That the economy will remain in poor shape for a while is obvious from just the basic income identity Y=C+I+G+X-M where Y is GDP, C is private consumption, I is investment, G is government consumption expenditure, X is exports and M is imports. Around a fourth of I is government investment (Centre, states and PSUs) and 35-40% each is that by the corporate (India Inc) and non-corporate (MSMEs and household investment in real estate) private sector. We know that C is in trouble and till the uncertainty over jobs remains, its growth will be muted; it is hardly surprising, then, that for Q1FY21, RBI found household financial savings jumped to 21.4% of GDP as compared to 7.9% in Q1FY20.
Corporate investment was in trouble even before Covid and, to the extent MSMEs have been hit hard, capex by the non-corporate private sector will continue to contract. And we already know that, for all the talk of the stimulus, in the first half of FY21, central government expenditure contracted a bit while it was budgeted to rise by 12.7%. With states’ finances in terrible shape, chances are their expenditure will remain muted; states account for 55-56% of central and state expenditures put together.
While this is presumably why finance minister Nirmala Sitharaman said, at a Bloomberg conference recently, that she was not going to worry too much about the deficit, but would spend what she needed to, it is not clear just how much she will hike spending by. Ideally, central spending must try and make up for as much as possible of the slowing of state government expenditure, private consumption, etc.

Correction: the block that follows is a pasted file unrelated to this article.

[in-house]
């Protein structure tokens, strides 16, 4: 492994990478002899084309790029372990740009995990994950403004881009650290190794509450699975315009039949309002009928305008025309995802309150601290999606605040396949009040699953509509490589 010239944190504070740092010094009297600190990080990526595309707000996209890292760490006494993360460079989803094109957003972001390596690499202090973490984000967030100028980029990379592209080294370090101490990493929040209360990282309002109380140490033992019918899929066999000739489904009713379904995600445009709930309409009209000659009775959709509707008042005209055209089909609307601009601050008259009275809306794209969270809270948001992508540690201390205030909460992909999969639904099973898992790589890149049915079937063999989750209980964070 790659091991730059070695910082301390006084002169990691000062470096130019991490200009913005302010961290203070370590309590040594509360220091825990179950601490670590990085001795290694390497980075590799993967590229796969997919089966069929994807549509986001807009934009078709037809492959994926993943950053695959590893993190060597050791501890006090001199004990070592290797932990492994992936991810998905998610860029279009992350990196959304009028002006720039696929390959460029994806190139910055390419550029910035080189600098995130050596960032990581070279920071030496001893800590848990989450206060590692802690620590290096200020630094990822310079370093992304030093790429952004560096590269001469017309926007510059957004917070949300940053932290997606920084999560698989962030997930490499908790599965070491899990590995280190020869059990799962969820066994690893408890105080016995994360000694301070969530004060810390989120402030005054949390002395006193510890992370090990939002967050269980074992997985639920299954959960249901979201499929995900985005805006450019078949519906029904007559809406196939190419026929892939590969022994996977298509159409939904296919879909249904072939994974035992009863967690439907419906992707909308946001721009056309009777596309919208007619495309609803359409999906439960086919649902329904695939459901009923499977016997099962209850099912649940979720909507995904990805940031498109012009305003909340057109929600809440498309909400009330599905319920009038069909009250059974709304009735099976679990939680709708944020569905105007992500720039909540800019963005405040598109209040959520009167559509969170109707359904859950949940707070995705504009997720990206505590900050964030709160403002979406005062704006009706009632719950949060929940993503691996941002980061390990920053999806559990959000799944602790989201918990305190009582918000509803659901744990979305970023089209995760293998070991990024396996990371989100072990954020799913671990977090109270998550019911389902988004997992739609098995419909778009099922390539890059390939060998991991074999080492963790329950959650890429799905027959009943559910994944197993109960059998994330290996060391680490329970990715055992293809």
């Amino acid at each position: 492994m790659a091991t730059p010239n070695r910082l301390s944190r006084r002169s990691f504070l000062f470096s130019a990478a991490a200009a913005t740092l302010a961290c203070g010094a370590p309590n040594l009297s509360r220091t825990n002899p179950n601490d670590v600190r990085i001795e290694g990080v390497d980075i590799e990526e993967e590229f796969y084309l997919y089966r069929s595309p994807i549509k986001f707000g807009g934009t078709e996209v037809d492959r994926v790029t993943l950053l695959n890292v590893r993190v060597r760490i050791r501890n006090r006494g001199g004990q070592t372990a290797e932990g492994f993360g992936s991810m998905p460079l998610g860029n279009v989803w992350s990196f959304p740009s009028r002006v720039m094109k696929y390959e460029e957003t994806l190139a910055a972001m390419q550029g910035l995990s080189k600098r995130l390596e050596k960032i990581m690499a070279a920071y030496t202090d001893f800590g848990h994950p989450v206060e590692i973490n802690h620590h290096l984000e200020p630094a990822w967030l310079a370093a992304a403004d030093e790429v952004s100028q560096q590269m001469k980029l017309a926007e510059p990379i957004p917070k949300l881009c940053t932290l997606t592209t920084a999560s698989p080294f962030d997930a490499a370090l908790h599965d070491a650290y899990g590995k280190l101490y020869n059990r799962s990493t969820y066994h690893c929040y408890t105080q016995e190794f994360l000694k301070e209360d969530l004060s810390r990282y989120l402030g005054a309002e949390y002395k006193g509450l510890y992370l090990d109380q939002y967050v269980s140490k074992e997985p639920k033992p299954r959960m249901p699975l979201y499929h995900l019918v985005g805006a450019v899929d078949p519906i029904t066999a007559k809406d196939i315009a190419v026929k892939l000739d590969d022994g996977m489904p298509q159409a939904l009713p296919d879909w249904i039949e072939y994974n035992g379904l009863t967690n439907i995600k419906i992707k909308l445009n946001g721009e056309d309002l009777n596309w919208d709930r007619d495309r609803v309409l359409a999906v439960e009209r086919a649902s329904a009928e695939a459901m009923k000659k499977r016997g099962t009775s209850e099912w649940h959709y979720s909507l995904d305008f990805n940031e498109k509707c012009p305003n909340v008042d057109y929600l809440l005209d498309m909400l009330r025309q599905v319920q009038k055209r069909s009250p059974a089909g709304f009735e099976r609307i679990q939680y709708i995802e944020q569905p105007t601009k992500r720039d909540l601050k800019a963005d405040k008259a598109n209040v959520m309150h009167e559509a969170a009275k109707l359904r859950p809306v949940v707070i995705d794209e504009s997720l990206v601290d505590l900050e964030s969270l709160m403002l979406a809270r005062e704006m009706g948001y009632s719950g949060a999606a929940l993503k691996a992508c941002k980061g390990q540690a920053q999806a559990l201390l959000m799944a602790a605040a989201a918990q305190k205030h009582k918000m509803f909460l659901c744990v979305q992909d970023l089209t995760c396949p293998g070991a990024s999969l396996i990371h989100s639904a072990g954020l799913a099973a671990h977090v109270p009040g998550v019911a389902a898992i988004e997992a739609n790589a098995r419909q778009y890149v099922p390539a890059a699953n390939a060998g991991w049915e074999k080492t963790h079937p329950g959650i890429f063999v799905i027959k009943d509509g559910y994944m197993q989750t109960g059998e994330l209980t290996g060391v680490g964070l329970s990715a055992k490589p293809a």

Funding this through higher borrowing will not be as tough given the flood of liquidity and while the Centre is worried about the rise in deficit levels, as JP Morgan’s chief India economist Sajjid Chinoy points out, if GDP doesn’t bounce back —and it cannot if large parts of the economy remain impaired due to lack of demand—both debt and deficit will remain high and precarious (bit.ly/2LmjYX1) over the next few years. So the FM has to ensure central and state deficits are not compressed too fast over the next few years.
While it is heartening to hear the disinvestment secretary tell Ficci that the next phase of disinvestment will be ‘much more ambitious than anticipated’ as this can help fund part of the increase in Central capex, keep in mind that in the last five years, disinvestment receipts touched a maximum of just 0.6% of GDP in FY18. No sustained GDP growth, of course, can take place till private capex is restored—government capex is just 25-30% of the total after all—and that requires sustained reforms.
That is the other reason why prime minister Modi cannot afford to give in to the agitating farmers of Punjab; as happened after he failed to push the land reforms Bill in 2014, giving in now will reduce his ability to effect any meaningful change for several years.